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How The Health Law's Collapse Could Help Democrats

People participate in a protest on the second day of oral arguments for the Patient Protection and Affordable Care Act in front of the U.S. Supreme Court building on March 27, 2012 in Washington, DC.
Mark Wilson
People participate in a protest on the second day of oral arguments for the Patient Protection and Affordable Care Act in front of the U.S. Supreme Court building on March 27, 2012 in Washington, DC.

ANALYSIS: We probably won't know until June what the Supreme Court justices will decide regarding the health overhaul law known as Obamacare. The questions this week from the conservative majority seemed skeptical of the "individual mandate" at the center of the law, yet dubious of the law's survival without it.

(A line of questioning may not be a perfect guide to a justice's thinking, but right now it appears to be the way to bet.)

So let's say it's June and the high court has laid low the whole law. That's terrible news for President Obama and the Democrats, right?


Well, yes and no. Yes, because it's obviously a bummer to have a law that has your name stuck to it struck down by the Supreme Court as unconstitutional. It may be particularly stinging if you once made your living as a constitutional law professor and consider this law your signature achievement. And if you happen to be running for re-election.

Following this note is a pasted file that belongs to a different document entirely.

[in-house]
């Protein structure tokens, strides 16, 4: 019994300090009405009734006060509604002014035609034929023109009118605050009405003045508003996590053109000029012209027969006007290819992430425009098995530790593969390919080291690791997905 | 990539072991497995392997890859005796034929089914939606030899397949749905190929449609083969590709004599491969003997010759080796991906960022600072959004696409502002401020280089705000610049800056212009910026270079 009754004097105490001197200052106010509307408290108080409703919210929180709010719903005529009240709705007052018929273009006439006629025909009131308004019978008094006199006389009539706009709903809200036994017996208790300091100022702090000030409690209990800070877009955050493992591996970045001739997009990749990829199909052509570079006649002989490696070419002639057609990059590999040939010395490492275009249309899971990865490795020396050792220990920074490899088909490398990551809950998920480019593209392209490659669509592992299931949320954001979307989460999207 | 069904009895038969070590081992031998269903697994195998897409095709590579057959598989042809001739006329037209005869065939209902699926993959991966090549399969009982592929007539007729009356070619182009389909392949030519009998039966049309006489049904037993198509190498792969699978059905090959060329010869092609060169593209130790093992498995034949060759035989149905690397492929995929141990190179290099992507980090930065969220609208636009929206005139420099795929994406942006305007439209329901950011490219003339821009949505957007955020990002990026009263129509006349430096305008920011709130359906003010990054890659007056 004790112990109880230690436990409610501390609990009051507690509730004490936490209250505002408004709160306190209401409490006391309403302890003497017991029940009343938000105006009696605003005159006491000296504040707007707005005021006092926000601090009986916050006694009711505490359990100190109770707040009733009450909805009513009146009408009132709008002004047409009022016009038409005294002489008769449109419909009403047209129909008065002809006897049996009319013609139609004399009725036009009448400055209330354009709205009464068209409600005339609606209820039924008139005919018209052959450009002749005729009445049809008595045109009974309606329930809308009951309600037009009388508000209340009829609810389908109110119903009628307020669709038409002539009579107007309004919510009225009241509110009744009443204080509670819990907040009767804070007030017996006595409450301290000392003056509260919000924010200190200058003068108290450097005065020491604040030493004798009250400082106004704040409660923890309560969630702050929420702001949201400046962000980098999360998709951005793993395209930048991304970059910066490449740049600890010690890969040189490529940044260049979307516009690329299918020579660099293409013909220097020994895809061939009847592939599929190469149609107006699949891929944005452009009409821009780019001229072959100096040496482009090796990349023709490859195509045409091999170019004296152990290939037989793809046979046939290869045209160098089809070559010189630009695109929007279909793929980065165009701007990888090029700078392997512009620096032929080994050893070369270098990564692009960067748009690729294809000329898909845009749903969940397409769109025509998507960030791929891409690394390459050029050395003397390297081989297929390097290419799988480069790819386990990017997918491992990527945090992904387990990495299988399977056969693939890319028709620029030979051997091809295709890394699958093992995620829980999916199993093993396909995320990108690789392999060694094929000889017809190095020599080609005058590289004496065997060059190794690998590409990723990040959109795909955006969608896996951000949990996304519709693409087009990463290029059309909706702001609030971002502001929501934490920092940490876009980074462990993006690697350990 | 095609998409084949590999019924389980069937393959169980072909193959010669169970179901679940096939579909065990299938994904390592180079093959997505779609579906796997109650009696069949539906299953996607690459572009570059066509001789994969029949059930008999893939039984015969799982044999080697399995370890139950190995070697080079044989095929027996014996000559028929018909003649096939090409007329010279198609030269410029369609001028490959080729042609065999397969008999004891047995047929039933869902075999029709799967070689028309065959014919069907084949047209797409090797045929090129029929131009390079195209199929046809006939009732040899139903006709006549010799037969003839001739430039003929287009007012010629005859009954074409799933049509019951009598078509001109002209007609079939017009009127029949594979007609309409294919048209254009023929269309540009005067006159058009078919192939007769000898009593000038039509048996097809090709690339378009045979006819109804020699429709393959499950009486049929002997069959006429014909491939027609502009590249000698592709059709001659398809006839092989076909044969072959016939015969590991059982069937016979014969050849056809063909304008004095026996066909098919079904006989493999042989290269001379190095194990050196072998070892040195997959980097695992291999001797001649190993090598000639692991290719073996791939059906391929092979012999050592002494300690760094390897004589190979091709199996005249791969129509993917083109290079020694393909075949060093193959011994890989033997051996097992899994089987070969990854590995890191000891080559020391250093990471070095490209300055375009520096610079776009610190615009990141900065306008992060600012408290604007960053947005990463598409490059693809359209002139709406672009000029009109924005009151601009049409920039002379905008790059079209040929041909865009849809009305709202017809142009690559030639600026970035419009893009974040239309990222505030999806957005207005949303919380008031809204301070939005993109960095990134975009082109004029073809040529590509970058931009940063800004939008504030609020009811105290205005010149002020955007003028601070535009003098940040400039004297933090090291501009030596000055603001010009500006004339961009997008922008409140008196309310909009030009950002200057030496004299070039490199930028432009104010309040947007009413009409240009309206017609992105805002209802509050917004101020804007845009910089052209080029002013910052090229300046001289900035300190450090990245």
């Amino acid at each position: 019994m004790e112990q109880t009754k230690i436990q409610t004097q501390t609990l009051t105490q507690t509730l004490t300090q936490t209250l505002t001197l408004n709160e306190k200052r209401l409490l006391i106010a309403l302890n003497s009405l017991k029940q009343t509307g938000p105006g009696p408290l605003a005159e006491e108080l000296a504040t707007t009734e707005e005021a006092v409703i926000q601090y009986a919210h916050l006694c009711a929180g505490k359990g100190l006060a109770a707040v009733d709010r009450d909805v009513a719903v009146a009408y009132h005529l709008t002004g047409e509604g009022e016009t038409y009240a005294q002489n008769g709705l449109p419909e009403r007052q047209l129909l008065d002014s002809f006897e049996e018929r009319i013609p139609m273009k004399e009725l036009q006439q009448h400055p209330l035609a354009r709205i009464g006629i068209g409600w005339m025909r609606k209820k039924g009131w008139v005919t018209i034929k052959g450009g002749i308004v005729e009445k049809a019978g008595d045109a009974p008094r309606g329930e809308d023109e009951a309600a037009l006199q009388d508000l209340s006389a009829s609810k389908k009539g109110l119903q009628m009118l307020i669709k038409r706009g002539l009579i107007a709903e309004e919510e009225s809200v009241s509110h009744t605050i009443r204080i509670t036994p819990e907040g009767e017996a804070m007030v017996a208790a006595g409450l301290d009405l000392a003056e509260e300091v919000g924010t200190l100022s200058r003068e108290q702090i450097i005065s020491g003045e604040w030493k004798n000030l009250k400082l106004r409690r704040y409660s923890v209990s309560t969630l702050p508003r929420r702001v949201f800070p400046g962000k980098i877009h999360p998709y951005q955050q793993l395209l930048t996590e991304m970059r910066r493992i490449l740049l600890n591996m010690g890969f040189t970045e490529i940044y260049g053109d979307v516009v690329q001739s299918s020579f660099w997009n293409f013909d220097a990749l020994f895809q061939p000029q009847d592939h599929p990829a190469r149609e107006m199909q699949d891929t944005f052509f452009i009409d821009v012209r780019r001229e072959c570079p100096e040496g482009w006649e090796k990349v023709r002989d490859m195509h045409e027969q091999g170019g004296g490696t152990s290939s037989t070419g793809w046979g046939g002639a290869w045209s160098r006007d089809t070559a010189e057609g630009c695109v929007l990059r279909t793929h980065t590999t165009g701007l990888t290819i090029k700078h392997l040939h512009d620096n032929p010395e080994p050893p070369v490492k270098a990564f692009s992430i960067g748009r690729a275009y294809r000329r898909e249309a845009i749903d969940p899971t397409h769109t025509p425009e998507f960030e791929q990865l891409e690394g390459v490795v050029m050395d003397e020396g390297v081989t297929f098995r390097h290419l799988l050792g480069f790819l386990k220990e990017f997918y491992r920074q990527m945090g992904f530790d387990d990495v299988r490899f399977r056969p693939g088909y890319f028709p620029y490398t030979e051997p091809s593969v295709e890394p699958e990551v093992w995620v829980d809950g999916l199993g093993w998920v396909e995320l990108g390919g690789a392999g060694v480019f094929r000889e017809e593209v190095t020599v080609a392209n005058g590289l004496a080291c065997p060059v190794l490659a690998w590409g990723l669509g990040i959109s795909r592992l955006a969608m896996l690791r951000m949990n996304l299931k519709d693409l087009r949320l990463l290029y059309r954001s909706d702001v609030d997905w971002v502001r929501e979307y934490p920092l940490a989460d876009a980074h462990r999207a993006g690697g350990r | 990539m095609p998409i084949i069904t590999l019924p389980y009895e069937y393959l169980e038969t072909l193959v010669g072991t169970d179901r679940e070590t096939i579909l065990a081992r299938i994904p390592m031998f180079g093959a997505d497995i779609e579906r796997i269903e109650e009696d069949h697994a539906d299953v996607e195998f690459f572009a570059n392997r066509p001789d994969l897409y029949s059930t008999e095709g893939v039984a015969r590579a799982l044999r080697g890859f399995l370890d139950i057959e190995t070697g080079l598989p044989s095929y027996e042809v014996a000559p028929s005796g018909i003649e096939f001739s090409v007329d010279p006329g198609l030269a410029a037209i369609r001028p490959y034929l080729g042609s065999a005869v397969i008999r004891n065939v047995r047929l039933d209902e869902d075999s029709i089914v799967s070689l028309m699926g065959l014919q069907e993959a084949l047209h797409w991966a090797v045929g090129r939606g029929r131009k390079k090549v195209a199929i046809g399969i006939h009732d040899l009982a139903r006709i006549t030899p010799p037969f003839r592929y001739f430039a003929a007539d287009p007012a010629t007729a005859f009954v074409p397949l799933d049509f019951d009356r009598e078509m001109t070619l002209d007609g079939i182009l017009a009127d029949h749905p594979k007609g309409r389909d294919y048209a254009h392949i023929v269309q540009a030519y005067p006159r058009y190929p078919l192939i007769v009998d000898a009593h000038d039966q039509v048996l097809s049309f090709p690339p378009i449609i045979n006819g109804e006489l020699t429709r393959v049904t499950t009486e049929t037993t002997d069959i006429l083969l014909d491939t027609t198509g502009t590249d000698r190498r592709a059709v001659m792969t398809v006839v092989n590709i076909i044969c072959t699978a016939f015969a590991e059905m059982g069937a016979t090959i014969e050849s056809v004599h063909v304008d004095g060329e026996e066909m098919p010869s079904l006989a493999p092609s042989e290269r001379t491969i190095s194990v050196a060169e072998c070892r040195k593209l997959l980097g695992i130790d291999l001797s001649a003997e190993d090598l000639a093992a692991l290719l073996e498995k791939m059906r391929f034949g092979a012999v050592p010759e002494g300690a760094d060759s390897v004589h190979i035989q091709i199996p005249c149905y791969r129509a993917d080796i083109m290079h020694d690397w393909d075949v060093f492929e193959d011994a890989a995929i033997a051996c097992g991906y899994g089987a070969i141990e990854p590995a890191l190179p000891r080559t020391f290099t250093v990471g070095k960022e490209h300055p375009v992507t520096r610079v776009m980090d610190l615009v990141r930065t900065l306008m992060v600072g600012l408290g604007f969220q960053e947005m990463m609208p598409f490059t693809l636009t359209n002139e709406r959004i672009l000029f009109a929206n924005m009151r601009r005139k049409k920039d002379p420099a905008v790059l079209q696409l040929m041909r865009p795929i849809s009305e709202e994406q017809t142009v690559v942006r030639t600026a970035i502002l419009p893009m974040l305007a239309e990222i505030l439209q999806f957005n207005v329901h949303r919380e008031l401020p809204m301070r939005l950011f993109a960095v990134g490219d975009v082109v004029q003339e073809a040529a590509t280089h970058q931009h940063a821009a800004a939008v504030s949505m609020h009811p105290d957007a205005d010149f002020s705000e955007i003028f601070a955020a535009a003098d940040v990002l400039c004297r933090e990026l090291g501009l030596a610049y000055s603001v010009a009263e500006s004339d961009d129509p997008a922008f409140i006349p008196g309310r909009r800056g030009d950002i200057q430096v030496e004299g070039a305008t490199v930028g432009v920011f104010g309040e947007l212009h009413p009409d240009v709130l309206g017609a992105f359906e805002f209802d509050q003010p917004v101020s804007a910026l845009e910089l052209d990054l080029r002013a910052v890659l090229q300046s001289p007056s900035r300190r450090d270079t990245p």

So the immediate reaction to the total trashing of the law is likely to be gleeful for the right and brutal for the administration. Imagine, too, the pain of Democrats who voted for the law in 2009 and 2010 and are now former members of Congress, at least partly as a consequence.

But in the longer run, there are ways in which the striking down of the law could help the president and his party. First, it would eliminate an issue that Republicans have rallied around since early 2009, a fundamental element of the Tea Party movement and a focal point for GOP candidates in 2012. Even Mitt Romney, father of a similar law in Massachusetts, has denounced Obamacare and insisted on its repeal.